CHICAGO—The PD-1 targeting antibody pembrolizumab (MK3475) has high and long-lasting activity against metastatic melanoma, according to the results of a large Phase I trial that found high survival rates, including in patients with advanced melanoma who were previously treated with ipilimumab.
“This is probably the biggest Phase I trial ever conducted in oncology. We were excited to see that MK-3475 was effective in previously untreated patients as well as in those who had multiple prior therapies, including ipilimumab,” said the study's lead author, Antoni Ribas, MD, PhD, Professor of Medicine at the David Geffen School of Medicine at UCLA, reporting the results at the American Society of Clinical Oncology Annual Meeting here (Abstract LBA9000).
“These are early data, but they tell us we are on to something really important.”
The moderator of an ASCO news briefing devoted to progress in immunotherapy, Steven O'Day, MD, Clinical Associate Professor of Medicine at the University of Southern California, Keck School of Medicine, commented: “This large Phase I clinical trial demonstrates continued excitement for anti-PD-1 therapy. We're seeing that MK-3475 results in long-lasting clinical responses in the majority of patients, and impressive overall survival with low toxicity.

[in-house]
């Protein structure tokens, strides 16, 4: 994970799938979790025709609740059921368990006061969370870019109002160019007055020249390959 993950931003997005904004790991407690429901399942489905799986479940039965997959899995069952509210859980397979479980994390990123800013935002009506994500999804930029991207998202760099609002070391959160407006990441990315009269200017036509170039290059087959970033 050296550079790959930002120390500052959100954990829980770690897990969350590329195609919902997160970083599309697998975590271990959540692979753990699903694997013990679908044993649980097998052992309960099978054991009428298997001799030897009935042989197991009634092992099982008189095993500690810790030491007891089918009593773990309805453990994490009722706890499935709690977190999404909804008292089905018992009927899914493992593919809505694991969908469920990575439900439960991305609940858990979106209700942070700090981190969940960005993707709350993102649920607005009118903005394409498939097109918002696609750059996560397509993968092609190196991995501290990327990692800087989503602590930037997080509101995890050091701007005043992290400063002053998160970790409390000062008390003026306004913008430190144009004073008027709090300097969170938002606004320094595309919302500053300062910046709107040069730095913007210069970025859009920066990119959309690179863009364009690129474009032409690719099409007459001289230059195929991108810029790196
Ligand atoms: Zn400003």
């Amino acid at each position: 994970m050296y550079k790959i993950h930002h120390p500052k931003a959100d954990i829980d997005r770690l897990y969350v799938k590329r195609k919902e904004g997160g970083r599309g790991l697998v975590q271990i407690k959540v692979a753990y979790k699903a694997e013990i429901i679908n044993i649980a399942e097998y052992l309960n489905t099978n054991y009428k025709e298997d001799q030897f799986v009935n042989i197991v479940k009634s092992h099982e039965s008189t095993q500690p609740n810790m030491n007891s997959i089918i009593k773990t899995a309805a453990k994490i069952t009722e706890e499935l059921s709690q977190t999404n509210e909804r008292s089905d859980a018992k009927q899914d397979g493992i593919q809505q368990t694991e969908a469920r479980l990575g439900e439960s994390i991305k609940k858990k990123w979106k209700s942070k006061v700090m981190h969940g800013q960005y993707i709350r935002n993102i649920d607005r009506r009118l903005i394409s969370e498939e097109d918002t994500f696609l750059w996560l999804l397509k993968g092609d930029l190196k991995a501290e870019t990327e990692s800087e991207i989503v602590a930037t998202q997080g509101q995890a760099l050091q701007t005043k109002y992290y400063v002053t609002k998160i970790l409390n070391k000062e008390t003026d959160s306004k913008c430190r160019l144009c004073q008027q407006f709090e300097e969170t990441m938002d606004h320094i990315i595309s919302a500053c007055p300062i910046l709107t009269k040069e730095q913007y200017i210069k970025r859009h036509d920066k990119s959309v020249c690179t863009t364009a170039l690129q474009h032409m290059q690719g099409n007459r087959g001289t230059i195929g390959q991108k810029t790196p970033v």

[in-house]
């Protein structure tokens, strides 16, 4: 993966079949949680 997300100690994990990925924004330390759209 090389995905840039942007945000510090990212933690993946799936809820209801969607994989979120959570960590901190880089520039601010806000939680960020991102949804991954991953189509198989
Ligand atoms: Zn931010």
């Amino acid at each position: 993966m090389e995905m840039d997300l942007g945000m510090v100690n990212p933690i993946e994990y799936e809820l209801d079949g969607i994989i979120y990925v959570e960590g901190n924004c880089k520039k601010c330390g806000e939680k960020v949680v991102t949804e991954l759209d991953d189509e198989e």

“Importantly, it is effective regardless of prior ipilimumab treatment. Anti-PD-1 as a single agent is a major breakthrough and improves on the initial success of ipilimumab in metastatic melanoma.”
Release Break on Antitumor T Cells
PD-1 blocking antibodies unleash an immune response against cancer by releasing a break on antitumor T cells, Ribas explained. At last year's ASCO Annual Meeting, early results from this trial on the first 135 patients with metastatic melanoma treated with pembrolizumab, showed that the drug, which is made by Merck, led to a 41 percent response. The report for this year's meeting was an update based on 411 patients.
The study enrolled 221 patients with prior ipilimumab treatment and 190 patients who had not previously received ipilimumab. The ipilimumab-treated group was required to have at least two doses of the drug. He noted that these patients had a higher baseline tumor load, and there were more BRAF mutations in the ipilimumab-naïve group.